The post Rethink Privacy 2.0 and Fair Information Practice Principles: A Common Language for Privacy appeared first on Policy@Intel.

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Intel and AT&T to Drive Research to Enable Software Defined Networking

Software defined networking (SDN) offers a new approach to network management and programmability for the purpose of enabling more flexible network architectures and agile service deployments. SDN introduces new standards and mechanisms to manage networks and quickly introduce new functionality … Read more >

The post Intel and AT&T to Drive Research to Enable Software Defined Networking appeared first on Intel Labs.

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Transform IT – Episode 3 Recap: The Curvy Path

During the latest episode of the Transform IT show, Patty Hatter, Sr. VP of Operations and CIO at McAfee, challenged us to take what I called, “the curvy path.” To be unafraid of having a career path that doesn’t look like a straight line. But the curvy path can be scary, right? The trick is in how you approach it.

 

Wasn’t it fun to hang out with Patty? What I love about her is that she is a no-nonsense, get-it-done executive who makes big things happen. But she also refuses to accept the status quo, is easy to talk to and she’s just a lot of fun to be with. What a powerful combination.

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And as I was talking to her, I couldn’t help but think that her own “curvy path” is a lot of the reason why.


As she explained during the interview, she is able to relate to all of her counterparts because she has been in their shoes, at least in part, at different times in her career. I think that kind of depth and breadth of experience gives you an inner confidence that allows you to drop your guard a bit. I think that inner confidence – and the easy manner it engenders – came through loud and clear when I was talking with Patty.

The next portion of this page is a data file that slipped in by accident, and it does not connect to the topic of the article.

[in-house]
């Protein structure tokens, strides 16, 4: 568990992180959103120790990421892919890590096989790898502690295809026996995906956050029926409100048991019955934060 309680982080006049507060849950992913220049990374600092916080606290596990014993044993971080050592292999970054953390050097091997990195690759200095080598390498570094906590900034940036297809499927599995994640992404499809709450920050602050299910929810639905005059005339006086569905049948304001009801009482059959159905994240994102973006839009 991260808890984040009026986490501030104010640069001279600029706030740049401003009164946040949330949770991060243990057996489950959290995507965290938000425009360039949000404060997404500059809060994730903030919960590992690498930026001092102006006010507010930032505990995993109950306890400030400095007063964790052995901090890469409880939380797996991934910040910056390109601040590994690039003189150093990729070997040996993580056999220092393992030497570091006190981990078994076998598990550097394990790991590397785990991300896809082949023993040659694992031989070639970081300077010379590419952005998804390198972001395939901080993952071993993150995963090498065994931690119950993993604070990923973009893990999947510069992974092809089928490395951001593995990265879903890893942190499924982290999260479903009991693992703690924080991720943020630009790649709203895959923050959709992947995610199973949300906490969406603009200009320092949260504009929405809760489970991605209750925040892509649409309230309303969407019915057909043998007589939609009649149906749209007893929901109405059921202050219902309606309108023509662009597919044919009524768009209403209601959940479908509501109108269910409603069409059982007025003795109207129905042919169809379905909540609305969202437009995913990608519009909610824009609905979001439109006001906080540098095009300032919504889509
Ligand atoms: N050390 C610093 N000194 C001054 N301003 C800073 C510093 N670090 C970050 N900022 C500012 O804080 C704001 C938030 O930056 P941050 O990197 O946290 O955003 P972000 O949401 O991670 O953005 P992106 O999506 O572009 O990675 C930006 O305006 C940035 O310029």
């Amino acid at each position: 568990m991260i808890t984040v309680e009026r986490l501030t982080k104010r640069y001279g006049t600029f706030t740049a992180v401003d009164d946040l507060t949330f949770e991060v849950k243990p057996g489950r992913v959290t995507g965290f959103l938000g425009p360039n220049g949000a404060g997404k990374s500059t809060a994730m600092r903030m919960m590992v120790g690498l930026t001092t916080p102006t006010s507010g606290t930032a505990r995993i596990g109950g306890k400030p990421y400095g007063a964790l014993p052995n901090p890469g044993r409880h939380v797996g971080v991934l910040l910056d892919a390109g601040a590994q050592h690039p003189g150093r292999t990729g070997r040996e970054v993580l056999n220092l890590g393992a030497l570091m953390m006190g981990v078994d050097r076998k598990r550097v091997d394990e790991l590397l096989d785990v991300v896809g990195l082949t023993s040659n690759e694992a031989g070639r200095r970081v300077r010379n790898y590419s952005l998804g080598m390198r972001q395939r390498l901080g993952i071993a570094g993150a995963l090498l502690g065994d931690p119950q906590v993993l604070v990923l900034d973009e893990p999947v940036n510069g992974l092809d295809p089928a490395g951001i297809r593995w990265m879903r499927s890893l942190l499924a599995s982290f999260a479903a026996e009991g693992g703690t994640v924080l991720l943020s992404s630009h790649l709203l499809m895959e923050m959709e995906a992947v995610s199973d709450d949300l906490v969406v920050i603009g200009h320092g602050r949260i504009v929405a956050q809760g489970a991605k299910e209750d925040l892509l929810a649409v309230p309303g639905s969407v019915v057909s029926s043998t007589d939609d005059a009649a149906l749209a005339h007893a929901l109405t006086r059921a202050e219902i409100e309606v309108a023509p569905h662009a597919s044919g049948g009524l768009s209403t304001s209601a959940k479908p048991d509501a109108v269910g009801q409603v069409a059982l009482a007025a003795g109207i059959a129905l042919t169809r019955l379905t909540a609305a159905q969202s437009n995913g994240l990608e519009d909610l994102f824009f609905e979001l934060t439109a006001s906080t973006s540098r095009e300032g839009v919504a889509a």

So her challenge to each of us was to be unafraid of our own curvy path. To be willing to step off the safe, straight and narrow career path that most of us have been on, and to be willing to try something completely new and different.

 

It’s scary. It’s risky. But it’s what will give you the depth of experience that you need to have that kind of inner confidence in almost any situation.

 

So how will you step off the safety of the straight path and seek out the less direct, but much more interesting path that will lead you forward? It may be an uncertain future, but by embracing the uncertainty and becoming an intellectual and experiential explorer, you can prepare yourself for whatever that future may hold.

 

So what will it be? What will be your first step off the straight, safe path onto your own “curvy path”?

 

Share that first step with us in the comments below or via Twitter using #TransformIT and #ITChat. Taking that step is a critical decision that will put you on the path to getting some amazing things done at the intersection of IT and business!

 

If you missed Episode 3, you can watch it on demand here.

 

Also, make sure that you tune in on October 28th when I’ll be talking to Frank Wander, former CIO at Guardian Life and Author of the book, Transforming IT Culture. We’ll be discussing the similarities between wine and culture from his own personal wine cellar! You’re not going to want to miss it. You can register for a calendar reminder here.

 

Join the Transform IT conversation anytime using the Twitter hashtags #TransformIT and #ITChat. Don’t forget that you can order my book, “The Quantum Age of IT” for 50% off thanks to the Intel IT Center: http://intel.ly/1pfz4tU